The molecular genetics of chemotaxis: sensing and responding to chemoattractant gradients.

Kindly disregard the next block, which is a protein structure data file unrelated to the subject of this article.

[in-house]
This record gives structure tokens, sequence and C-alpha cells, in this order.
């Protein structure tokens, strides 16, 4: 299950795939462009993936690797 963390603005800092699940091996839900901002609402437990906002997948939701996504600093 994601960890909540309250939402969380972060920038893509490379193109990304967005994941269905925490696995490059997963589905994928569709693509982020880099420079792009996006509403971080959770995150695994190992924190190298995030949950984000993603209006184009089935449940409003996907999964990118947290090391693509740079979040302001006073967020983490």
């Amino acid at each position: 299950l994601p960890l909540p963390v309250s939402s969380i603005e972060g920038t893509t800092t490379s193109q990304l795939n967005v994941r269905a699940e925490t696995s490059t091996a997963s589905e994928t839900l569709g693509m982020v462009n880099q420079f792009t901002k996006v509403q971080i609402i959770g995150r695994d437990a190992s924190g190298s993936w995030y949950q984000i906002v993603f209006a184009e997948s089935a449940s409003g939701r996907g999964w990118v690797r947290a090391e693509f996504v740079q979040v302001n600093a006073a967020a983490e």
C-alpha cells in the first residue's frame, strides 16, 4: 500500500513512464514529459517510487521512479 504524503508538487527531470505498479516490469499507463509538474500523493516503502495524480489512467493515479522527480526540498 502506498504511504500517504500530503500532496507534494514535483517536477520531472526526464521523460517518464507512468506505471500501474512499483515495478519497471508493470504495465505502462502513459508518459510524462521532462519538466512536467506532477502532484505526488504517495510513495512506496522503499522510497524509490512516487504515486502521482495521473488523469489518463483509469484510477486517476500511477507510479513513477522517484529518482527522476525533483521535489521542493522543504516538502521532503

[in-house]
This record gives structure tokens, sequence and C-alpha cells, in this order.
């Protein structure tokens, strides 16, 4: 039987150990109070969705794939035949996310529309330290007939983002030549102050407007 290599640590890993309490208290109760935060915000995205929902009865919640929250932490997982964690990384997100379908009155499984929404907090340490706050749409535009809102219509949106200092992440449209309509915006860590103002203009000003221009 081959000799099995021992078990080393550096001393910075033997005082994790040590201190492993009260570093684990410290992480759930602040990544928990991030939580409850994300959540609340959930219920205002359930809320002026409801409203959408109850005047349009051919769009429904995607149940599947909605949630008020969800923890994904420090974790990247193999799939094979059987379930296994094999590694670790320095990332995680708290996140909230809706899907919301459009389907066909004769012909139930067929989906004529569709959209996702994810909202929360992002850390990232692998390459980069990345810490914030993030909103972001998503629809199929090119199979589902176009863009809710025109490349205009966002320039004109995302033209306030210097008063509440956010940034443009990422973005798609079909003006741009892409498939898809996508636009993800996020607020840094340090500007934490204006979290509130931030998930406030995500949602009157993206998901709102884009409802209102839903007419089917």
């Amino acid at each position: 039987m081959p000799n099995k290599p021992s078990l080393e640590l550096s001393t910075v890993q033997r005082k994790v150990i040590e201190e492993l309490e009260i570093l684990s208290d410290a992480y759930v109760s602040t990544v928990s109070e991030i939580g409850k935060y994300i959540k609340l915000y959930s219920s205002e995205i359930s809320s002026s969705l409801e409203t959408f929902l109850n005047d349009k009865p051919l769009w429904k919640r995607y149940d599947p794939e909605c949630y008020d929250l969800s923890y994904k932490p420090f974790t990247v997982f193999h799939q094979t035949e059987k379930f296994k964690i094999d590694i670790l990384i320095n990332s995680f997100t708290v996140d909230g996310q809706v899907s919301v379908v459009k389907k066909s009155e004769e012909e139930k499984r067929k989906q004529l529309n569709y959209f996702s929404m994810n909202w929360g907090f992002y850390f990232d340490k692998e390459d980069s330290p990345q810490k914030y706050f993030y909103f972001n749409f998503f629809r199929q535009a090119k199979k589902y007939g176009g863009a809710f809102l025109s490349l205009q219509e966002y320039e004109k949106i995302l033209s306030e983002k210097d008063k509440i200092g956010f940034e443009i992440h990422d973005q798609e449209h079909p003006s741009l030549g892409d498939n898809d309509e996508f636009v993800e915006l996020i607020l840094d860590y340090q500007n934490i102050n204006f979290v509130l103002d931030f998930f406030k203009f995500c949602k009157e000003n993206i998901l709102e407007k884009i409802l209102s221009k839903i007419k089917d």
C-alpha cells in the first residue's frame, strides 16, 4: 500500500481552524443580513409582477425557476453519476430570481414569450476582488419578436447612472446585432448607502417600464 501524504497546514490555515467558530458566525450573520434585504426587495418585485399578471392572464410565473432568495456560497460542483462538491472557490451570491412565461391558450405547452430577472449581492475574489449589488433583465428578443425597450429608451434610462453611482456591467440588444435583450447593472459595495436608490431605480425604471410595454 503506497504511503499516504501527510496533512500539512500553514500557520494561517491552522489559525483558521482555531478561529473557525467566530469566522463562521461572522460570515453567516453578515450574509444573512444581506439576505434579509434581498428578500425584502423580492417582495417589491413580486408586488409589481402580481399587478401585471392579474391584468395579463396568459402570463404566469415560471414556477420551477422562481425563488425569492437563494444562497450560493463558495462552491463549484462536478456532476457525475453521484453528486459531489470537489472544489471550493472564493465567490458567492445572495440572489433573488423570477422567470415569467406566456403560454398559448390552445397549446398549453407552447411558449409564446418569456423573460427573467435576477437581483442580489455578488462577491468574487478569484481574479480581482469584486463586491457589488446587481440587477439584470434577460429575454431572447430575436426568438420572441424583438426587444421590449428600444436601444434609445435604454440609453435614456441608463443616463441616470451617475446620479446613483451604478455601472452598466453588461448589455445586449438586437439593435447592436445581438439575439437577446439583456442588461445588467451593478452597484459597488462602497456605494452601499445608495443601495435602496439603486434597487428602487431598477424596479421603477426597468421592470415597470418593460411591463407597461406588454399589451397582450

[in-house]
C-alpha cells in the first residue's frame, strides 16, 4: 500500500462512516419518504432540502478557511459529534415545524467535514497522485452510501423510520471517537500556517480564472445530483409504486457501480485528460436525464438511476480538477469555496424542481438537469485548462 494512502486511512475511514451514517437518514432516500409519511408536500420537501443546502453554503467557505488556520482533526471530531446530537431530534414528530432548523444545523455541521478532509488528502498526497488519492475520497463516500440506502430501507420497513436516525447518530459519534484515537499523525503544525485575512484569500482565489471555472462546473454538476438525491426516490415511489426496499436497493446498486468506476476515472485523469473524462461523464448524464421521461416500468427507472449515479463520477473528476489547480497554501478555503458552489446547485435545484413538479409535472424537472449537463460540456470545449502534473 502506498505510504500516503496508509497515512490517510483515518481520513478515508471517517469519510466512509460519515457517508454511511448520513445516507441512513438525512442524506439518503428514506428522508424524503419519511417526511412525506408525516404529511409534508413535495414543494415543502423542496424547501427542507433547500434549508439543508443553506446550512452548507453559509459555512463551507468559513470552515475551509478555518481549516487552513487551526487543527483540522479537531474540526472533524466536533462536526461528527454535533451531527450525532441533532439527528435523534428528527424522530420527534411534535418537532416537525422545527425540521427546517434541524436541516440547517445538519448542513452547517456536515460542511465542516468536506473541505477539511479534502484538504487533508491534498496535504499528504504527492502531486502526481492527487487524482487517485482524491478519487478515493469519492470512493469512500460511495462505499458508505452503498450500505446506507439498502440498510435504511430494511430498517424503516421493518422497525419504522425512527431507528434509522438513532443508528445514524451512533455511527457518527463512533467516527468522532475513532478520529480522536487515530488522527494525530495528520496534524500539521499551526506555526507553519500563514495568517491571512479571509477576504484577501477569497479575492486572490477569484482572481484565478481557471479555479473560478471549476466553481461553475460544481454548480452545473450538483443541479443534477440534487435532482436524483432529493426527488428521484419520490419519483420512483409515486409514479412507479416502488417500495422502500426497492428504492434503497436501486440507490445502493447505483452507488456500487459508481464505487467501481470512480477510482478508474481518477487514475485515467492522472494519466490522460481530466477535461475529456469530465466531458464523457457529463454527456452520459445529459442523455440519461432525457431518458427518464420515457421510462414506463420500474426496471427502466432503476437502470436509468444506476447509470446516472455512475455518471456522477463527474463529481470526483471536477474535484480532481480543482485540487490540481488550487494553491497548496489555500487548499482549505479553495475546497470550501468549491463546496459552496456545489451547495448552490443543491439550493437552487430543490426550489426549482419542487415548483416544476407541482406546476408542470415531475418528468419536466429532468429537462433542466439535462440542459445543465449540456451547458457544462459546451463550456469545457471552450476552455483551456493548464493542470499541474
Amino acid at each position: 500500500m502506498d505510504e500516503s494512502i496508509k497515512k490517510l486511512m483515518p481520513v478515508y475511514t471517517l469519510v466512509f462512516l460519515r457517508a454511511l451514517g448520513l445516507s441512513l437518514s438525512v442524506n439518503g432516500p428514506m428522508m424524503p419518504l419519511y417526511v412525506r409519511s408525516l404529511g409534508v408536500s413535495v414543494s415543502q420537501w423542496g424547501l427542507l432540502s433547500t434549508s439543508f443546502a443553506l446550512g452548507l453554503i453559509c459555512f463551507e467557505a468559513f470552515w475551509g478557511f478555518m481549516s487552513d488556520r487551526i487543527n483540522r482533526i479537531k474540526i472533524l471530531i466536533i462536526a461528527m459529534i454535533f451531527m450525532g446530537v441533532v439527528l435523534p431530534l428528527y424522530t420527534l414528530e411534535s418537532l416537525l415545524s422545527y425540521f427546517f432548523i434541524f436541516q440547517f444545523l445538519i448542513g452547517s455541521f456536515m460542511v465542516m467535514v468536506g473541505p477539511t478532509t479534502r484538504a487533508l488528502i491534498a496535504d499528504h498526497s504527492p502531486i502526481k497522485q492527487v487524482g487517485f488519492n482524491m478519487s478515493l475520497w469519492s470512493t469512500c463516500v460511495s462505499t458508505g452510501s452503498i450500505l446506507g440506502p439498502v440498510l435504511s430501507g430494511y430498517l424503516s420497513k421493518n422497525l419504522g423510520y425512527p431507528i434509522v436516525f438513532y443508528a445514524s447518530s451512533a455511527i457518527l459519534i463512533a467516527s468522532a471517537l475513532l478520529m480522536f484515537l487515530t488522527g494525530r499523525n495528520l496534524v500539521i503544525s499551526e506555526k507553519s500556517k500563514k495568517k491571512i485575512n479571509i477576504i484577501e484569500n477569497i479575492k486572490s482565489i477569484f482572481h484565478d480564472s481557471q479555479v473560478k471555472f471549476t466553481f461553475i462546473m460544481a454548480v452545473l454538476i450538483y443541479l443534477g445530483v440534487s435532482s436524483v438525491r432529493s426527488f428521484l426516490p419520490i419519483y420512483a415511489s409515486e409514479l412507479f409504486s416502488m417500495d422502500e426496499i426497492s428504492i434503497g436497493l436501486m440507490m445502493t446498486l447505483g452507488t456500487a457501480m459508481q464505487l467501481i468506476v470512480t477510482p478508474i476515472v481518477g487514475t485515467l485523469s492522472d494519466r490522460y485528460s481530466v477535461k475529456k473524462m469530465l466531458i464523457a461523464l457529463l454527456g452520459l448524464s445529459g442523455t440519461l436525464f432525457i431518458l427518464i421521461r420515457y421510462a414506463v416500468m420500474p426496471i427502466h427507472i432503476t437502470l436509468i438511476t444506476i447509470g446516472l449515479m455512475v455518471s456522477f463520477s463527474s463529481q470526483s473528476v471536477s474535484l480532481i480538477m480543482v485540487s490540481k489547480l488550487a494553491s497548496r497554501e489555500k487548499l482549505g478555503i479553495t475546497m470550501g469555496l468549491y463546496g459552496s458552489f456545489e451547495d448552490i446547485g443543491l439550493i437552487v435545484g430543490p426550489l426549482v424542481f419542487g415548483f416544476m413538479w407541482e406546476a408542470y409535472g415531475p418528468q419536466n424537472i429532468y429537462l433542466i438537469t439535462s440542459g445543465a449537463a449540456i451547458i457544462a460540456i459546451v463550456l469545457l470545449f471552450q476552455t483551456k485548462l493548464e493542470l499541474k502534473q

Chemotaxis plays a central role in various biological processes, such as the movement of neutrophils and macrophage during wound healing and in the aggregation of Dictyostelium cells. During the past few years, new understanding of the mechanisms controlling chemotaxis has been obtained through molecular genetic and biochemical studies of Dictyostelium and other experimental systems. This review outlines our present understanding of the signaling pathways that allow a cell to sense and respond to a chemoattractant gradient. In response to chemoattractants, cells either become polarized in the direction of the chemoattractant source, which results in the formation of a leading edge, or they reorient their polarity in the direction of the chemoattractant gradient and move with a stronger persistence up the gradient. Models are presented here to explain such directional responses. They include a localized activation of pathways at the leading edge and an "inhibition" of these pathways along the lateral edges of the cell. One of the primary pathways that may be responsible for such localized responses is the activation of phosphatidyl inositol-3 kinase (PI3K). Evidence suggests that a localized formation of binding sites for PH (pleckstrin homology) domain-containing proteins produced by PI3K leads to the formation of "activation domains" at the leading edge, producing a localized response.
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